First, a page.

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GEN News Highlights : Oct 23, 2012
HBV Target Triggers Viral Replication and Apoptosis
Studies in the roundworm Caenorhabditis elegans and human cells have identified the hepatitis B virus (HBV) X protein (HBx) as a promising therapeutic target for chronic hepatitis B virus infection. Studies have previously shown that HBx is critical for HBV infection and pathogenesis, and causally involved in hepatocyte carcinogenesis. However, the cellular targets of the protein and its mechanism of action in HBV pathogenesis haven’t been well characterized.
A team at the University of Colorado, Boulder, and Xiamen University in China has now shown that HBx interacts with the anti-apoptotic proteins Bcl-2 and Bcl-xL through a Bcl-2 homology 3 (BH3)-like motif in mammalian cells. Their studies in hepatocytes showed that this interaction causes an increase in cytosolic calcium levels and cell death, and increases viral replication. Encouragingly, RNAi knockdown of Bcl-2 or Bcl-xL reduced the elevation in calcium levels induced by HBx and decreased viral replication in hepatocytes.
Studies in a C. elegans model engineered to express HBx separately demonstrated that expression of HBx induces both necrotic and apoptotic cell death, which are events characteristic of liver infection by HBV. In fact, expression of the protein led to a high percentage of embryonic lethality, and about 97% of embryos didn’t hatch. When the HBx-expressing worms were also engineered to lack either an essential apoptosis gene or a necrosis-related gene, embryonic lethality was partially suppressed. Mirroring data from the hepatocyte studies, genetic and biochemical studies in the roundworm found that HBx interacted directly with the roundworm Bcl-2 homolog CED-9, through a BH3-like motif, and that this triggered the increased cytosolic Ca2+, leading to activation of multiple viral and host events, including HBV replication, assembly, and cell death.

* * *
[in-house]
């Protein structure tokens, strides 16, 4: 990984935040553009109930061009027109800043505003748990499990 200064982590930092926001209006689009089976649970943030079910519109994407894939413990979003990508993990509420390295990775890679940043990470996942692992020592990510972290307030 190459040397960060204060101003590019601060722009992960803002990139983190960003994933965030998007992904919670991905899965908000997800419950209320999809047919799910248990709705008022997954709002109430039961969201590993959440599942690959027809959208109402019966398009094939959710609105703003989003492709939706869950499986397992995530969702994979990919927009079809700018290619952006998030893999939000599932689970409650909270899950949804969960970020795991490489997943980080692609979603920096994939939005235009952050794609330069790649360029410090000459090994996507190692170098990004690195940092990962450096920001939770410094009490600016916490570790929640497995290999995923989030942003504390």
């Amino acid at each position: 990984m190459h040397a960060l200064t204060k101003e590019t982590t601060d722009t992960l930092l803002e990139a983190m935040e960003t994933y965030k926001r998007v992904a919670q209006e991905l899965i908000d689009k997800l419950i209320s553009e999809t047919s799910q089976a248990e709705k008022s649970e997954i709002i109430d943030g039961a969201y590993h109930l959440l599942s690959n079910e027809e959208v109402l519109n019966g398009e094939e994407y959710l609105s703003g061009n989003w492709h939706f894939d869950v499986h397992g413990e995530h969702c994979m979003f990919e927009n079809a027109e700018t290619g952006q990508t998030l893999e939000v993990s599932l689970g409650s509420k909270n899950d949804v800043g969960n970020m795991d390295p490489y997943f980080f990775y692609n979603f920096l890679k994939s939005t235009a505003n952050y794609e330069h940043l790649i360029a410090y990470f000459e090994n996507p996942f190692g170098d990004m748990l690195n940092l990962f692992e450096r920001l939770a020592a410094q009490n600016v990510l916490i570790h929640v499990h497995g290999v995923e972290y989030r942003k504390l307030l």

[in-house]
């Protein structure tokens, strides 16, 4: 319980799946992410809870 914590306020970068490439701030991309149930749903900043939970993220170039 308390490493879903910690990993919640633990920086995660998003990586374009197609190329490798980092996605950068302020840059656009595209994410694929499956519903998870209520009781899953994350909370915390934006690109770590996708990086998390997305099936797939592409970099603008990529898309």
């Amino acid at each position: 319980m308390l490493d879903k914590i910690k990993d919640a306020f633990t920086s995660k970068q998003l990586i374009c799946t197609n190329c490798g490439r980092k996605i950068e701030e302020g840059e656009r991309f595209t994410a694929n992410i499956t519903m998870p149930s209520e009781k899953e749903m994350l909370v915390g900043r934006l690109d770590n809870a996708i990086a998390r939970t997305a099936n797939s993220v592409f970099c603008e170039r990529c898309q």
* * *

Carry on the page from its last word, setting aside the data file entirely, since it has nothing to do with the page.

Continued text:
To find potential targets or effectors of HBx-induced cell killing, the investigators also carried out a genetic screen as a means for identifying mutations that suppressed the embryonic lethality phenotype caused by global expression of HBx in the roundworm. This screen identified dozens of HBx-induced death suppressor mutations, which they say suggests that it may represent a useful tool for identifying new apoptosis and necrosis genes, and potential effectors or targets of HBx.
“Targeting the BH3-like motif of HBx to prevent HBx binding to Bcl-2 family proteins could be an effective therapeutic strategy for treating HBV-related liver disorders without perturbing host cell-signaling pathways,” the team writes in one of their two published papers in PNAS, titled “Hepatitis B virus X protein targets the Bcl-2 protein CED-9 to induce intracellular Ca2+ increase and cell death in Caenorhabditis elegans”. “Our results suggest that C. elegans could serve as an animal model for identifying crucial host factors and signaling pathways of HBx, and aid in development of strategies to treat HBV-induced liver disorders.”
In fact, they add, their hepatocyte studies, reported in the second paper published in PNAS, suggest the HBx-Bcl-2 protein interaction could represent a promising intervention point for therapeutic strategies targeting HBV. “Our study suggests that the BH3-like motif of HBx is necessary for HBx binding to Bcl-2 family proteins, which results in elevated cytosolic calcium, efficient viral replication, and HBV-induced cell death. Therefore, therapeutically targeting the BH3-like motif of HBx could be a unique and effective strategy to treat patients with chronic HBV and to prevent development of HCC.” The investigators' second PNAS paper is titled “Hepatitis B virus X protein targets Bcl-2 proteins to increase intracellular calcium, required for virus replication and cell death induction.”
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